Sunday, February 10, 2013

Mayor Roswarski's 2013 State of the City Address: “What Kind of Community Do We Want to Be?”

In Mayor Roswarski's 2013 State of the City Address, delivered at the February 4 city council meeting, he noted that over $600 million in public and private investments were made in Lafayette last year. Positive developments in the city included the opening of Nanshan Aluminum Technologies’ new plant; expansions at SIA, Alcoa, Heartland Automotive; and investments by Wabash National, Rea Magnet Wire, Kirby Risk, Lafayette Community Bank, Gander Mountain and Metro-Net Fiber. But the final part of his address focused on a broader question: “What kind of community do we want to be?” And he challenged community members to become involved:
“What can I do for my community? Am I willing to help address the tough issues and have the difficult conversations? What am I willing to do for the heart and soul of Lafayette? The bottom line is, we can all do something and it is unacceptable to do nothing!”
The J&C coverage of Mayor Roswarski's address is here. You can see Mayor Tony Roswarski's 2013 State of the City address to the Lafayette City Council on the YouTube recording of the February 4 meeting below. You can go directly to the Mayor's speech by forwarding to the 15-minute mark of the video.

Saturday, February 9, 2013

Gerrymandering Still Shapes Indiana's Representation

Columnist Brian Howey wrote in his column published today that 2012 was the first election to feature the new districts mapped in 2011. The results show how gerrymandering still impacts state representation. Republicans won 53 percent of votes cast for the US House of Representatives,but won seven out of nine seats (78 percent). Likewise, in the state House Republican candidates carried about 54 percent of the total vote but won 69 of the 100 seats (69 percent). For the US House the situation was even more distorted, with Democratic candidates actually winning more votes than the Republicans, 49 percent to 48, but Republicans ended up with a 234-201 majority of the seats. Read Howey's column here.

Column Challenges Rokita on Gun Control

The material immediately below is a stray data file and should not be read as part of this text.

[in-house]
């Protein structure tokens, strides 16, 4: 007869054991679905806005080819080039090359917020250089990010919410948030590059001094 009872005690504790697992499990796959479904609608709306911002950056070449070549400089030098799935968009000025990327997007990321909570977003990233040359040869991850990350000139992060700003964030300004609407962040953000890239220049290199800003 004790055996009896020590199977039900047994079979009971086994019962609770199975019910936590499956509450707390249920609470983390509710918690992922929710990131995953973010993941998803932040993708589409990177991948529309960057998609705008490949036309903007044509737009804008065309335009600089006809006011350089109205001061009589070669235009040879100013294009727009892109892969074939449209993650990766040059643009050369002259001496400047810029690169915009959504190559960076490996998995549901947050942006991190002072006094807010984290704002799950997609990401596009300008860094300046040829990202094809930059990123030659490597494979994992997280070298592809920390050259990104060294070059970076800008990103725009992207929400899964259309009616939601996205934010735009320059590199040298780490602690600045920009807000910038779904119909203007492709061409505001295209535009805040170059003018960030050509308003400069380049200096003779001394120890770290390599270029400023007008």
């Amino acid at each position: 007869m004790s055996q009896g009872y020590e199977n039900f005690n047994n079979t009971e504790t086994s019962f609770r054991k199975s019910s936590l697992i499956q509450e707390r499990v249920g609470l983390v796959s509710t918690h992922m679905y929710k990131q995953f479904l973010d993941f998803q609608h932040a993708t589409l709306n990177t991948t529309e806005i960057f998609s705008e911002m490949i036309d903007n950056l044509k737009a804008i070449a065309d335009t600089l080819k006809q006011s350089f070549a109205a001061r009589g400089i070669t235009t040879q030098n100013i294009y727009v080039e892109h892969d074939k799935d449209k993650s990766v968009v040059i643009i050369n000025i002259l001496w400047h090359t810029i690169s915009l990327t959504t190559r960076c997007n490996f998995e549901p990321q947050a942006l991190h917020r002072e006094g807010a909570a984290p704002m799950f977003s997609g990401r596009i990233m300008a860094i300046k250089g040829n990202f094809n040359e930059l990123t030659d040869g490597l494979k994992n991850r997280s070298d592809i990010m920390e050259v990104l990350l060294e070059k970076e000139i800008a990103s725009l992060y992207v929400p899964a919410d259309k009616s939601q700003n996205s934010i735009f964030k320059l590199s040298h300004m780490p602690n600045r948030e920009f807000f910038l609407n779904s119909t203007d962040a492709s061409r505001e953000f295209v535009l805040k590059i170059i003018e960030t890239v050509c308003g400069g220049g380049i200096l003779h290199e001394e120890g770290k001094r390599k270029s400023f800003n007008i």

A guest column in the J&C challenges Rep. Todd Rokita's logic on gun control measures. Steve Eddy argues that rather than exercising "thoughtful deliberation," Rokita relies on "rigid ideology that seems to blind him to the needs of the people of the 4th District, as well as of the nation." Noting the Rokita argues that gun control would impinge on Second Amendment rights, Eddy notes that the Supreme Court, the ultimate adjudicator of constitutionality, has said (in an opinion by conservative justice Antonin Scalia), “Like most rights, the Second Amendment right is not unlimited. It is not a right to keep and carry any weapon whatsoever in any manner whatsoever and for whatever purpose ...” Scalia continues, “Nothing in our opinion should be taken to cast doubt on longstanding prohibitions on the possession of firearms by felons and the mentally ill, or laws forbidding the carrying of firearms in sensitive places such as schools and government buildings, or laws imposing conditions and qualifications on the commercial sale of arms.”

In response to Rokita's statement that "more gun control will not stop evil," Eddy observes that "well-enforced gun control laws might prevent evil people from accessing weapons that allow them to kill 26 people in a matter of minutes at Sandy Hook, or killing or wounding dozens in Aurora."

You can read the rest of the op-ed here.

Tuesday, February 5, 2013

Governor's Tort Reform Legislation Withdrawn

Mike Pence's version of tort reform--the loser pays all legal fees for both parties--was quietly withdrawn from the legislative agenda because, as Republican Sen. Brent Steele, chairman of the Senate Judiciary Committee observed: “It doesn’t work.” It is unworkable because determining just who is the loser in a lawsuit is difficult — and impossible in “no fault” divorce cases. Will the Governor's proposed 10 percent state income tax reduction meet the same fate? Seems like the Pence agenda isn't going over great with his own party. Maybe he'd do better with a jobs bill, as Democratic House leader Scott Pelath has called for. Read more about the vanished tort reform here.

Monday, February 4, 2013

Pelath to Pence: "Where's the Jobs Bills?"

House Democratic leader Scott Pelath thinks Gov. Pence isn't providing much leadership for the legislative session that has Republicans with super majorities in both houses. Pence took office declaring that jobs are his top priority, and during this "honeymoon" period he should be making good on his election commitments. But, Pelath says, we haven't seen any action in that area: “There are a quarter million Hoosiers out of work, looking for work, and in danger of dropping out of the middle class, and a quarter of the (legislative) session is over and we have not seen a single measure to put people back to work now.” Read more here.

Sunday, February 3, 2013

A Man and His Shotgun

In an interview in the February 11 New Republic President Obama was asked if he had ever shot a gun, and the President responded "Yes, in fact, up at Camp David, we do skeet shooting all the time." In our current political atmosphere his statement generated considerable skepticism, so Press Secretary Jay Carney tweeted the photograph below. The NRA was not impressed; see Huffington Post.